Gratitude is yoga off the mat
If you’ve been hanging around in my world for any length of time, you’ll know I’m into yoga.
I live and breathe (and work) yoga.
One of the most important messages I have to share about yoga, is about the common misconception that yoga is just about bending yourself into (or out of) shape.
Yoga is an ancient psychological system designed to lead us to happiness and enlightenment. The teachings and practices have stood the test of time, and they’re just as relevant to our modern life today as they were thousands of years ago.
What we see in most modern yoga classes, is just a small part of what yoga is. The yoga postures and the breath work are very important parts of the system of yoga, but did you know there is more?
Without going into too much detail, there are 8 limbs to yoga (postures are just one of the limbs). The first two limbs are suggestions about how live a life in a way that is least likely to make us unhappy and disturb our equalibrium.
Firstly there are the yamas (ethical restraints):
1. Non-violence (ahimsa)
2. Truthfulness (satya)
3. Not taking what is not yours (asteya)
4. Moderation (brahmacharya)
5. Letting go / not grasping (aparigraha)
And then there are the niyamas (lifestyle observances):
1. Purity / cleanliness (saucha)
2. Contentment (santosha)
3. Effort (tapas)
4. Self study (svadhyaya)
5. Surrender to God (ishvara pranidhana)
Stephen Cope, one of the amazing teachers I interviewed for the Gratitude Interviews book describes the yamas and niyamas as being “about avoiding behaviours that produce suffering and difficulty, and embracing those that lead to states of happiness.” They are simply suggestions and are most definitely not commandments that we must obey.
While gratitude may not look like a yogic practice on the surface, it actually weaves many of the yamas and niyamas together in a simple, beautiful and seamless way.
The yoga of gratitude
When I focus on things I’m grateful for, a very clear sense of contentment (santosha) arises in me.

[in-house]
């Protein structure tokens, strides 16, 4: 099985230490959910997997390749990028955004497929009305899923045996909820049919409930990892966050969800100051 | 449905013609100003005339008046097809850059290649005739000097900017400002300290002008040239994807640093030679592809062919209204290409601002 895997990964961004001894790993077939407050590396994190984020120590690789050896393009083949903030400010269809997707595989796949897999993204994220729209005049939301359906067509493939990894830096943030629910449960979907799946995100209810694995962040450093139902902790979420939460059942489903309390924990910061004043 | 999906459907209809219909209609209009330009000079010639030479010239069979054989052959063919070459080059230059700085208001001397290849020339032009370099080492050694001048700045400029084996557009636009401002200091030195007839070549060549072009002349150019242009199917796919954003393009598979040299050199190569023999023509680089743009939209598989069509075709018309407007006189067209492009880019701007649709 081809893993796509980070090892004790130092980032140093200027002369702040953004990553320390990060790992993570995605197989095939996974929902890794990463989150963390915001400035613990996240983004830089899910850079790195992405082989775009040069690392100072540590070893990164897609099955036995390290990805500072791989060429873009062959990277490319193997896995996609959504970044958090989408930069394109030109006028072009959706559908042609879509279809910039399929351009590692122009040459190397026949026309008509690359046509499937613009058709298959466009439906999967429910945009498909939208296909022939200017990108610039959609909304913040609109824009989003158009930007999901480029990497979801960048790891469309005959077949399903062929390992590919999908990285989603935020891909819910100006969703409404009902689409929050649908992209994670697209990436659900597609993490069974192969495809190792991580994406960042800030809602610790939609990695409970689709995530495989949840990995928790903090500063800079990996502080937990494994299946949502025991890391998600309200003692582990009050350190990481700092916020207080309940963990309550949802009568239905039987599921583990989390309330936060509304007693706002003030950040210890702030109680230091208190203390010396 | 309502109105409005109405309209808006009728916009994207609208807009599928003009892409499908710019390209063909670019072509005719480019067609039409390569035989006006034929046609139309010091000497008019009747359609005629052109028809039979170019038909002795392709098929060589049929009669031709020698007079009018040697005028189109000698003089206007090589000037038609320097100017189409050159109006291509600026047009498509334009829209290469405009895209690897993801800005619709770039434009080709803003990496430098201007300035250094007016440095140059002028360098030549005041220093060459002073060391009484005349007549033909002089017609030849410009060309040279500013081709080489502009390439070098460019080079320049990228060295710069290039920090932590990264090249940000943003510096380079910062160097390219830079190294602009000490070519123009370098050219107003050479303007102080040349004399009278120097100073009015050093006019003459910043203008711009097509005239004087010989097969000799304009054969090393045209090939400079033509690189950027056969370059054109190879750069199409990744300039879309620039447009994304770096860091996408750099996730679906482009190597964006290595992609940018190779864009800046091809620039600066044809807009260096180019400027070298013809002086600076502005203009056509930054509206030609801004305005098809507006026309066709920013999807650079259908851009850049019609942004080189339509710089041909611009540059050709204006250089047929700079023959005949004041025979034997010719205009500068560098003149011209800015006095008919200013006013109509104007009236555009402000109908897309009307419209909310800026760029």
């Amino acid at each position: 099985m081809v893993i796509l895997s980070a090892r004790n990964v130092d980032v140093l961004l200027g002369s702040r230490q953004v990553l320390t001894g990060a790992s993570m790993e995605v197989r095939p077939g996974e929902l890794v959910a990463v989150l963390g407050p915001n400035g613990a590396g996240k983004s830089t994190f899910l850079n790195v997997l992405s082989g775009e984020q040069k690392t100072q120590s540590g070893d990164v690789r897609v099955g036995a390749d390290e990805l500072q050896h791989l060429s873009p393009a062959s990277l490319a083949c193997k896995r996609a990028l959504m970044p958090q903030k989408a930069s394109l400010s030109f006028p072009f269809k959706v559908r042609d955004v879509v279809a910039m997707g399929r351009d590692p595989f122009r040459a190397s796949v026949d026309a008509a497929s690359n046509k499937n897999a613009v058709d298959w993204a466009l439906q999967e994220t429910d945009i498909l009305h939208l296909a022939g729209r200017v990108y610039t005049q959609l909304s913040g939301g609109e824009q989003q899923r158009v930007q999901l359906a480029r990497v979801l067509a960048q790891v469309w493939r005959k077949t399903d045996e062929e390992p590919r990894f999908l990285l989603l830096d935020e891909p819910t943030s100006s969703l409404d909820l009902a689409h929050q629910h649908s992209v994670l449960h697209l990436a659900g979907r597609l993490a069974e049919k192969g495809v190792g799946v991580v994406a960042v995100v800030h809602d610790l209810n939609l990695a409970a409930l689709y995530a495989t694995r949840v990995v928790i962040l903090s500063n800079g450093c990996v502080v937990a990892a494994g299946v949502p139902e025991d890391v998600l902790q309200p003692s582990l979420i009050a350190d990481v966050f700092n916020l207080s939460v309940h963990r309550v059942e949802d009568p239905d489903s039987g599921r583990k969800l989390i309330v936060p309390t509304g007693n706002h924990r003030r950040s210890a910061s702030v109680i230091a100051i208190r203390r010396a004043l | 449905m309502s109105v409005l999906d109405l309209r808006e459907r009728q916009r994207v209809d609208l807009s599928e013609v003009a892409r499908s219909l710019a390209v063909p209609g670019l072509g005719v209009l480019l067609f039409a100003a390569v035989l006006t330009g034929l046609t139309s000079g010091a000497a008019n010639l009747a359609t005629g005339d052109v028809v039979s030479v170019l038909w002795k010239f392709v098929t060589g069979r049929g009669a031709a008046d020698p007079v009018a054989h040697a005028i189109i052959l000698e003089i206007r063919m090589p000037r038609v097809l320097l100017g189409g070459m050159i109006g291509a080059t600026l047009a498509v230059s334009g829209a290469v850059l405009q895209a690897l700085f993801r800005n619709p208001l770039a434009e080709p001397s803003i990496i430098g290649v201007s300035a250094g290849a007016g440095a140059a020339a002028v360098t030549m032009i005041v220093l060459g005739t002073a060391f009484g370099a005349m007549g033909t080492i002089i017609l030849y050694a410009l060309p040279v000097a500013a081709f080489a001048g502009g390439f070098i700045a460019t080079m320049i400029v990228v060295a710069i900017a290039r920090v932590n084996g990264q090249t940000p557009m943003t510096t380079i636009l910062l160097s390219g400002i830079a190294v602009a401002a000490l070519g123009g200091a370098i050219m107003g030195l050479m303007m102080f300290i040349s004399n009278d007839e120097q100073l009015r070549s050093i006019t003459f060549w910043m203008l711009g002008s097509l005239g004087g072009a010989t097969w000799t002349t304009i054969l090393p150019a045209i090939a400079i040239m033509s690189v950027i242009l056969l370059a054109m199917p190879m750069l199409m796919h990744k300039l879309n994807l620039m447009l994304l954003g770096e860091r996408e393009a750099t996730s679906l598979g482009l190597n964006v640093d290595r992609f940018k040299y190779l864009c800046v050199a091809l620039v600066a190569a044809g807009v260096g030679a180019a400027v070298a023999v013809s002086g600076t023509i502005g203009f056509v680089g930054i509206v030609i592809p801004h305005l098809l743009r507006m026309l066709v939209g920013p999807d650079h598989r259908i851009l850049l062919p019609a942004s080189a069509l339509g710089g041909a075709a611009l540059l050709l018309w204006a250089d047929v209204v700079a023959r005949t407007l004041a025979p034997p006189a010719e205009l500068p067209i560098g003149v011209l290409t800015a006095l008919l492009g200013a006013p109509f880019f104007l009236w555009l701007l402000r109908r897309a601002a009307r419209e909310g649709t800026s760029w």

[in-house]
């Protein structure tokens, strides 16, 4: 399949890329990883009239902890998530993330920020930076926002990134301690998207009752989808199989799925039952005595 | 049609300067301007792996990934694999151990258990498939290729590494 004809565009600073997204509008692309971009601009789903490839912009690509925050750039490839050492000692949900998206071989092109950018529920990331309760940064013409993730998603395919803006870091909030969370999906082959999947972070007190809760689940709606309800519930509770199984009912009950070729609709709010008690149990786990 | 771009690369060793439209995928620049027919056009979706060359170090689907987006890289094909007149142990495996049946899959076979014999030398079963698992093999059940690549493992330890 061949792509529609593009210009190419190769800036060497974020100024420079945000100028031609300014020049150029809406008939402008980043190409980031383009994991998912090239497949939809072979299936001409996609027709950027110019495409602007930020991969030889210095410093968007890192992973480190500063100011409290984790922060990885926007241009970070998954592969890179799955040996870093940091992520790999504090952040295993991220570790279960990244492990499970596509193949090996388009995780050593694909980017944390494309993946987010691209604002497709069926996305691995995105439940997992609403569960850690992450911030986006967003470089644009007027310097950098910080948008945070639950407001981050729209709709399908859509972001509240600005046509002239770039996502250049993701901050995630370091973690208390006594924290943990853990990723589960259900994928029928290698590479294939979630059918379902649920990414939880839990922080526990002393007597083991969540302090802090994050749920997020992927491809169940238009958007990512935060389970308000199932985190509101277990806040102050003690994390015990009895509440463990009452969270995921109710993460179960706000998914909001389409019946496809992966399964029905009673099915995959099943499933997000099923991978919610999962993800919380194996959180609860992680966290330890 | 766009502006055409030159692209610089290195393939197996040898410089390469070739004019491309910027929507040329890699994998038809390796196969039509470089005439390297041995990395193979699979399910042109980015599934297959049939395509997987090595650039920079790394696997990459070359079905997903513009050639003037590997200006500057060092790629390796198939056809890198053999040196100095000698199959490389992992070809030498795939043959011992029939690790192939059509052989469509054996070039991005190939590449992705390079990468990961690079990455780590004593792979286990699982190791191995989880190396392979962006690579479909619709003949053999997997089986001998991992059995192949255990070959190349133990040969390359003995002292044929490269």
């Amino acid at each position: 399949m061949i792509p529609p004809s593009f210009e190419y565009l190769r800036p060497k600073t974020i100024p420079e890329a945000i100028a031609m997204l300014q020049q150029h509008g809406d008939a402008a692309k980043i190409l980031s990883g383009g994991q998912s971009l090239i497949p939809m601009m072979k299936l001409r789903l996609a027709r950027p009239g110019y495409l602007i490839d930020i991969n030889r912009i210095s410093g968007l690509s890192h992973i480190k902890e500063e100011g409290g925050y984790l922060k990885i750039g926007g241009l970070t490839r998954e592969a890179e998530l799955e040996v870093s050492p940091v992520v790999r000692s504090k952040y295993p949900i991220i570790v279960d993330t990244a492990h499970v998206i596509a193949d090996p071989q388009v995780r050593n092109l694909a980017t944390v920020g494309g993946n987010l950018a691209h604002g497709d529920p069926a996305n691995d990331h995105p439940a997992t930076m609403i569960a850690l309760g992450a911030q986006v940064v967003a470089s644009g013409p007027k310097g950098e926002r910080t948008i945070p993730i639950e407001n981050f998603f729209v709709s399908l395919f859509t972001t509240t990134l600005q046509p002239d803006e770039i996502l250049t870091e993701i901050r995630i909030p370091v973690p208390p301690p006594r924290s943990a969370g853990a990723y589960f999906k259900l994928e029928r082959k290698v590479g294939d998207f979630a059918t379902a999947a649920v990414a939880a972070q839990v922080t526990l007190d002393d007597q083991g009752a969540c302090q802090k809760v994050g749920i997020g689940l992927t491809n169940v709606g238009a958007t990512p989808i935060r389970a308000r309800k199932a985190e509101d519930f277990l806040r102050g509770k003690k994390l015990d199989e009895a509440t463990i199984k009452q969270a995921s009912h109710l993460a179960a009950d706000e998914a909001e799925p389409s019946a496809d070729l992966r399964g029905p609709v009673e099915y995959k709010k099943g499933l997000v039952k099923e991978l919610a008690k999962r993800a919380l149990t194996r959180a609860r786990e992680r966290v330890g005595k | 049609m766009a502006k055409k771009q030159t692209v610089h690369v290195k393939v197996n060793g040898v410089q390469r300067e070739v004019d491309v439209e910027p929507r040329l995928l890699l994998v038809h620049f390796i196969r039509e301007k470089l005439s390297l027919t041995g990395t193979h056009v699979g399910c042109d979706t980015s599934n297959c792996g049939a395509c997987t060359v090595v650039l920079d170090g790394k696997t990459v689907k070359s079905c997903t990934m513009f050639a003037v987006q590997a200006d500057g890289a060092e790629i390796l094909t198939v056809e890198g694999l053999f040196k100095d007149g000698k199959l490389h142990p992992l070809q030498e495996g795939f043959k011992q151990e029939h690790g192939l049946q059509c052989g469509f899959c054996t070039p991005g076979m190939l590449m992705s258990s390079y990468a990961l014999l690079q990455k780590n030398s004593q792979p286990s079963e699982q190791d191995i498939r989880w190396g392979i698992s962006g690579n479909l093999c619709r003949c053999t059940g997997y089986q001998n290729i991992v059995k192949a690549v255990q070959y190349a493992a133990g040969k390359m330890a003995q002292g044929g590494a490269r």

I’m getting to know myself better (svadhyaya) as I realise what it is in my life I’m grateful for. It helps me to get my priorities clear and understand my own truths (satya).
When I’m feeling content with what is already present in my life, I’m less likely to be caught up in the constant search for more and more and more (aparigraha) or taking what is not mine (asteya).
By pausing in my day to notice what I’m grateful for, I’m consciously making an effort to shape my reality (tapas).
Giving my mind a positive focus is kindness to myself (ahimsa), as I consciously give my mind a joyful focus rather than an unhelpful one.
And most importantly, by expressing gratitude, I’m bowing down to the universe and saying thank you (ishvara pranidhana).
Happiness in your true nature
Yogis believe that happiness (ananda) is our true nature. An uncaused happiness, that needs no rhyme or reason to be joyful. While many of us intellectually know this to be true (if you’ve spent any time on facebook recently I’m sure you would have read about it!), many of us still have a hard time embodying this truth.
Gratitude is a gateway into uncaused happiness. It helps us to let go of the layers of suffering and discontent, and simply to be with life just as it is. And when we’re with life just as it is, we’re in the flow of the universe.
I do hope you can join me for Capturing Gratitude. We’re taking photographs for 30 days of things we’re grateful for starting on the International Day of Happiness.
Grounded in both yogic wisdom and positive psychology, gratitude a simple practice that just might change your life (it’s changed mine).
Sign up now at www.capturinggratitude.com.
With a deep bow of gratitude to you for coming on this journey with me,
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